Review — Two-Stream ConvNet: Spatial and Temporal Networks (Video Classification)
Video Classification/Action Recognition Using AlexNet-Like Two-Stream Spatial and Temporal Networks
In this story, Two-Stream Convolutional Networks for Action Recognition in Videos, (Two-Stream ConvNet), by Visual Geometry Group, University of Oxford, is reviewed. Visual Geometry Group (VGG) is the famous research group. In this paper:
- A two-stream ConvNet architecture which incorporates spatial and temporal networks.
This is a paper in 2014 NIPS with over 5400 citations. (Sik-Ho Tsang @ Medium)
- Two-Stream CNN: Network Architecture
- Experimental Results
1. Two-Stream CNN: Network Architecture
- Video can be decomposed into spatial and temporal components.
- The spatial part, in the form of individual frame appearance, carries information about scenes and objects.
- The temporal part, in the form of motion across the frames, conveys the movement of the observer (the camera) and the objects.
1.1. Spatial Stream ConvNet
- ImageNet-pretrained AlexNet-Like Network is used.
1.2. Temporal Stream ConvNet
- Optical flow is computed using the off-the-shelf GPU implementation of  from the OpenCV toolbox.
- The horizontal and vertical components of the flow were linearly rescaled to a [0; 255] range and compressed using JPEG.
- This reduced the flow size for the UCF-101 dataset from 1.5TB to 27GB.
- There are horizontal and vertical components of the flow at frame t, i.e. dxt and dyt. The flow channels dx,yt of L consecutive frames to form a total of 2L input channels.
- A ConvNet input volume Iτ has the size of w×h×2L for an arbitrary frame is:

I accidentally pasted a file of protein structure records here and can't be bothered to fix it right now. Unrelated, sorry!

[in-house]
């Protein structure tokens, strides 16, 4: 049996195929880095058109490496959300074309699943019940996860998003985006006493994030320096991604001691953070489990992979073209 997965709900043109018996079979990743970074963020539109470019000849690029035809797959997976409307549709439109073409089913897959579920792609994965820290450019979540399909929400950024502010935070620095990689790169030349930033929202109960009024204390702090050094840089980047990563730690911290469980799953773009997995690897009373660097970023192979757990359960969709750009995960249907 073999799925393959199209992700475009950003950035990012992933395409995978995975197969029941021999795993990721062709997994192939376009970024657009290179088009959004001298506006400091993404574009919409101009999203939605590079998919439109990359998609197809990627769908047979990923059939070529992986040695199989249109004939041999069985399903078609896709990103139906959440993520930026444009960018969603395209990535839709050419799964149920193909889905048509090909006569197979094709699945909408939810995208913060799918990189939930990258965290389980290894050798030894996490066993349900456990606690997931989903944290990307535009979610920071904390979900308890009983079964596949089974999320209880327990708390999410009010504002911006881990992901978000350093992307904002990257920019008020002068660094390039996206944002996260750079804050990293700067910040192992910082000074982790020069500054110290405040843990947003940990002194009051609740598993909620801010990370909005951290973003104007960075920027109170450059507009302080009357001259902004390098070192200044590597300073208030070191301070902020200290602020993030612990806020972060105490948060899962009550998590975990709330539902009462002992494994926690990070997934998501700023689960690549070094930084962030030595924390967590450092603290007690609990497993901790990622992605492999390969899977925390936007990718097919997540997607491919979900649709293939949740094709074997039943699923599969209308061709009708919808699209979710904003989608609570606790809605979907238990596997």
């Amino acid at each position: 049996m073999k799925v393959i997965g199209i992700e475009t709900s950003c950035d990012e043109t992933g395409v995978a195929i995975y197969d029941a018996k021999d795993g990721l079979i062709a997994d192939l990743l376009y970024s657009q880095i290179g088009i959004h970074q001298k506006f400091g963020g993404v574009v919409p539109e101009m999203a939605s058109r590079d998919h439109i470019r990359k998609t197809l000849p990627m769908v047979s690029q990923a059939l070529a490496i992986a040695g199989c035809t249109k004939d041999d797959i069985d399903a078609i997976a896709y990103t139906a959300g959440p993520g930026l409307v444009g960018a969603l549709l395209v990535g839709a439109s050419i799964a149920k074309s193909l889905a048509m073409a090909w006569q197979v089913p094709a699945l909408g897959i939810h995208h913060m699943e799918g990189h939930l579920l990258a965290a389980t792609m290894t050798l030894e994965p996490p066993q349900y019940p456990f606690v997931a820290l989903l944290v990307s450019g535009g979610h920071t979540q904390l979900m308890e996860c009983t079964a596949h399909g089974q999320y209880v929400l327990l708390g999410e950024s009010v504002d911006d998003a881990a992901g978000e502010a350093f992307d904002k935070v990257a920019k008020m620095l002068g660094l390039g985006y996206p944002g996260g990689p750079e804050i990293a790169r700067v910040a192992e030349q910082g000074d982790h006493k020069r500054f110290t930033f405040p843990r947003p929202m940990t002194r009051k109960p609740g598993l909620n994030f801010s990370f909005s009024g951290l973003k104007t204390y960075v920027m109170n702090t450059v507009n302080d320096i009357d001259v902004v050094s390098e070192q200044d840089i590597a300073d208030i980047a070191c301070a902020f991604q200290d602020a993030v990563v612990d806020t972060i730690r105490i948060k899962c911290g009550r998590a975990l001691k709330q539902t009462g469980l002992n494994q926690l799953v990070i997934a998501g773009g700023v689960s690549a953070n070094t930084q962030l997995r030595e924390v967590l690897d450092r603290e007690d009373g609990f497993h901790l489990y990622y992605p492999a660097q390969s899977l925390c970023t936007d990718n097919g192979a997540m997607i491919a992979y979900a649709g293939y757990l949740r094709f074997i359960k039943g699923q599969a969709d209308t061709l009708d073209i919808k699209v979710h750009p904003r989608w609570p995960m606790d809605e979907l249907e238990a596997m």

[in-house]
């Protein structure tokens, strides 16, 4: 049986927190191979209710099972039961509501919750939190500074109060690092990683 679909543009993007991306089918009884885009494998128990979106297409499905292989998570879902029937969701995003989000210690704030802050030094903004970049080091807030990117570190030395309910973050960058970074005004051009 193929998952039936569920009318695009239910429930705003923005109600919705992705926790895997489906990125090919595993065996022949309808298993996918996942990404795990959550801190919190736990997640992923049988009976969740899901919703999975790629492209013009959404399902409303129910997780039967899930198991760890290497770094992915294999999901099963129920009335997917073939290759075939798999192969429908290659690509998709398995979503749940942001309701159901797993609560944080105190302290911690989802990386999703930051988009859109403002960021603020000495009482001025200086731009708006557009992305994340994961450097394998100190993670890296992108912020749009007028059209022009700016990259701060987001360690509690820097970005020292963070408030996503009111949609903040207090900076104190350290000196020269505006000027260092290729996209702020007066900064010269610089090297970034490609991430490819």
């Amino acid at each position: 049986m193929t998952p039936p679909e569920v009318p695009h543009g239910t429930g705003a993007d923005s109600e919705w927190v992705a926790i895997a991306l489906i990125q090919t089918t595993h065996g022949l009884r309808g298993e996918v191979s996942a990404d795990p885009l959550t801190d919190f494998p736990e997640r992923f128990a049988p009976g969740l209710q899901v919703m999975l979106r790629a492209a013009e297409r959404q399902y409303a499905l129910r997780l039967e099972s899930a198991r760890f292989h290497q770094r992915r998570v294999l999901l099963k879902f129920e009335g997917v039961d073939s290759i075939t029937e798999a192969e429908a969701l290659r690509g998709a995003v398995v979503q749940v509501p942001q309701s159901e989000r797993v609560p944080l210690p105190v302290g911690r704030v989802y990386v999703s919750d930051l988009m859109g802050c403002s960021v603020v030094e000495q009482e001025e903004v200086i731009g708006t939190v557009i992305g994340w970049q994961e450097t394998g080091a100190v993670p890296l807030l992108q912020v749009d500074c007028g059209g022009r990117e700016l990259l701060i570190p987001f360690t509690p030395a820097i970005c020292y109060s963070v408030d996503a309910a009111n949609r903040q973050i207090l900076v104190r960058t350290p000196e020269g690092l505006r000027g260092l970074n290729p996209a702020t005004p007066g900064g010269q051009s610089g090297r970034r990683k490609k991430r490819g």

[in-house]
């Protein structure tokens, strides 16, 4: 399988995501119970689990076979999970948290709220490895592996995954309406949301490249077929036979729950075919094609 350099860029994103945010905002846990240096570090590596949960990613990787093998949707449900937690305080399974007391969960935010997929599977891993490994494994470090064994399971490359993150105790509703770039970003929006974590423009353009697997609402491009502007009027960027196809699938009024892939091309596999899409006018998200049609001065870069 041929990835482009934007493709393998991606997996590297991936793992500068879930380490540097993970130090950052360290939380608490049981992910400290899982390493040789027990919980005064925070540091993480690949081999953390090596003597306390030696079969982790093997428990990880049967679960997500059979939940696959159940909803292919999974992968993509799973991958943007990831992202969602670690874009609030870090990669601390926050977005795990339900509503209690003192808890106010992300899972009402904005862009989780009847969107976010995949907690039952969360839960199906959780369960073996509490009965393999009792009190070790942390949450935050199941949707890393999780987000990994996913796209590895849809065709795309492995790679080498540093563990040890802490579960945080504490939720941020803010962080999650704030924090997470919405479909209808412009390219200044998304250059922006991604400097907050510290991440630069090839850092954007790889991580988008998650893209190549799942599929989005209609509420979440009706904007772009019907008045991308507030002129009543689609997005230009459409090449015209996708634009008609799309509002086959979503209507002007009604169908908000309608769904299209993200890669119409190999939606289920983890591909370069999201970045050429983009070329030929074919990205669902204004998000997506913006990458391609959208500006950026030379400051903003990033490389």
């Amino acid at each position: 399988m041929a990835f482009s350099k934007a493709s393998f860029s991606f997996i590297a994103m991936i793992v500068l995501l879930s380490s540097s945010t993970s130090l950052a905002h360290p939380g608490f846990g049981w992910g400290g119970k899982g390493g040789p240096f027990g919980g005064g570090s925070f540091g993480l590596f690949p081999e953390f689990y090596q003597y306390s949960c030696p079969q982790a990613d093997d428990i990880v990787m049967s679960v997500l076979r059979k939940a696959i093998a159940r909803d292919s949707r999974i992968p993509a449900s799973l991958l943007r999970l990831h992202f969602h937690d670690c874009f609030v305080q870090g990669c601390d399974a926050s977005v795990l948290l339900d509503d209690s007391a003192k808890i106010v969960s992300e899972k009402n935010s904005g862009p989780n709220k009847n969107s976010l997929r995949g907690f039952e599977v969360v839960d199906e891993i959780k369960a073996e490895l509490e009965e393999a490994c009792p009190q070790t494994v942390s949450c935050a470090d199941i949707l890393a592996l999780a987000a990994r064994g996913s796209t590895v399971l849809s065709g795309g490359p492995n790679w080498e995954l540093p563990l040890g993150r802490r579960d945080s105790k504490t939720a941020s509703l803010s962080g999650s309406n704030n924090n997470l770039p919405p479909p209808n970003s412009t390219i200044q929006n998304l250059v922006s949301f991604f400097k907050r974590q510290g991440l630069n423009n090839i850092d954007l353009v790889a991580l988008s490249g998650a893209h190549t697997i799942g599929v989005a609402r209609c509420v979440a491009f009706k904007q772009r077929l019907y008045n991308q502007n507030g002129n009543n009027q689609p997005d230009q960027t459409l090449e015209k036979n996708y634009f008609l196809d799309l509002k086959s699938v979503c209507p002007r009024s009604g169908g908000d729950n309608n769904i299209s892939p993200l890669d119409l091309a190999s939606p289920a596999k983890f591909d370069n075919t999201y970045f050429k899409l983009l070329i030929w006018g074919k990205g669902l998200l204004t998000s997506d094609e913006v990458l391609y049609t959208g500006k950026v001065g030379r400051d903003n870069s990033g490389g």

- Mean flow subtraction is used to perform zero-centering of the network input, as it allows the model to better exploit the rectification non-linearities.
- This multi-frame optical flow is input into the temporal stream ConvNet.
1.3. Multi-Task Learning
- UCF-101 and HMDB-51 datasets, which have only: 9.5K and 3.7K videos respectively, are small.
- Two softmax classification layers are on top of the last fully-connected layer: one softmax layer computes HMDB-51 classification scores, the other one — the UCF-101 scores.
- Each of the layers is equipped with its own loss function, which operates only on the videos, coming from the respective dataset.
- The overall training loss is computed as the sum of the individual tasks’ losses.
2. Experimental Results
2.1. Spatial Stream ConvNet
- Interestingly, fine-tuning the whole network gives only marginal improvement over training the last layer only.
- Network with training the last layer only is used.
2.2. Temporal Stream ConvNet
- Mean subtraction is useful as improvement is always achieved.
- The bi-directional optical flow is slightly better than a uni-directional forward flow.
- But later on, the bi-directional optical flow is not used since the performance is dropped when the network is fused with spatial stream ConvNet.
- (There are passages describing different types of optical flow as above. If interested, please feel free to read the paper.)
2.3. Multi-Task Learning
- Using Multi-Task Learning is better than trained from scratch, or pre-training on either dataset.
2.4. Two-Stream ConvNet
- The softmax scores are fused using either averaging or a linear SVM.
- SVM-based fusion of softmax scores outperforms fusion by averaging.
- Using bi-directional flow is not beneficial in the case of ConvNet fusion.
2.5. SOTA Comparison
- As can be seen from the above table, both the spatial and temporal nets alone outperform the deep architectures of [14, 16] by a large margin.
- The combination of the two nets further improves the results (in line with the single-split experiments above), and is comparable to the very recent state-of-the-art hand-crafted models.